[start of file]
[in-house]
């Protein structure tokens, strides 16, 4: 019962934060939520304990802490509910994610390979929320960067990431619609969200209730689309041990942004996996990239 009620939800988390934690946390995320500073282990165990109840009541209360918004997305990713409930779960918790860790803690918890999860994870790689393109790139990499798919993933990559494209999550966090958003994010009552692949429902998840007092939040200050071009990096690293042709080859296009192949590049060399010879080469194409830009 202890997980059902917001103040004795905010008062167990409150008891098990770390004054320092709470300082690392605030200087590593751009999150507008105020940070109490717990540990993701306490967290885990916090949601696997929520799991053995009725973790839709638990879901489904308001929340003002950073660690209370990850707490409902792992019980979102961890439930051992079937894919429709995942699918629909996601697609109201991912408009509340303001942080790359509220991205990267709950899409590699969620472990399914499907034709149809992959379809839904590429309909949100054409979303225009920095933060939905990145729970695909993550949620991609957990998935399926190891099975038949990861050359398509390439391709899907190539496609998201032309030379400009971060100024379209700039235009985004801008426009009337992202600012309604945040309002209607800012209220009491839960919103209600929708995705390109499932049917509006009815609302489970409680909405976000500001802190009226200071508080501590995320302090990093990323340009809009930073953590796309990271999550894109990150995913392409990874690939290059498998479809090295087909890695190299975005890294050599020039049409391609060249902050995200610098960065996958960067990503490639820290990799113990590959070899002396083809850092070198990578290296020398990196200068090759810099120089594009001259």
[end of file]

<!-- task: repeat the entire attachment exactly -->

[in-house]
């Protein structure tokens, strides 16, 4: 019962934060939520304990802490509910994610390979929320960067990431619609969200209730689309041990942004996996990239 009620939800988390934690946390995320500073282990165990109840009541209360918004997305990713409930779960918790860790803690918890999860994870790689393109790139990499798919993933990559494209999550966090958003994010009552692949429902998840007092939040200050071009990096690293042709080859296009192949590049060399010879080469194409830009 202890997980059902917001103040004795905010008062167990409150008891098990770390004054320092709470300082690392605030200087590593751009999150507008105020940070109490717990540990993701306490967290885990916090949601696997929520799991053995009725973790839709638990879901489904308001929340003002950073660690209370990850707490409902792992019980979102961890439930051992079937894919429709995942699918629909996601697609109201991912408009509340303001942080790359509220991205990267709950899409590699969620472990399914499907034709149809992959379809839904590429309909949100054409979303225009920095933060939905990145729970695909993550949620991609957990998935399926190891099975038949990861050359398509390439391709899907190539496609998201032309030379400009971060100024379209700039235009985004801008426009009337992202600012309604945040309002209607800012209220009491839960919103209600929708995705390109499932049917509006009815609302489970409680909405976000500001802190009226200071508080501590995320302090990093990323340009809009930073953590796309990271999550894109990150995913392409990874690939290059498998479809090295087909890695190299975005890294050599020039049409391609060249902050995200610098960065996958960067990503490639820290990799113990590959070899002396083809850092070198990578290296020398990196200068090759810099120089594009001259």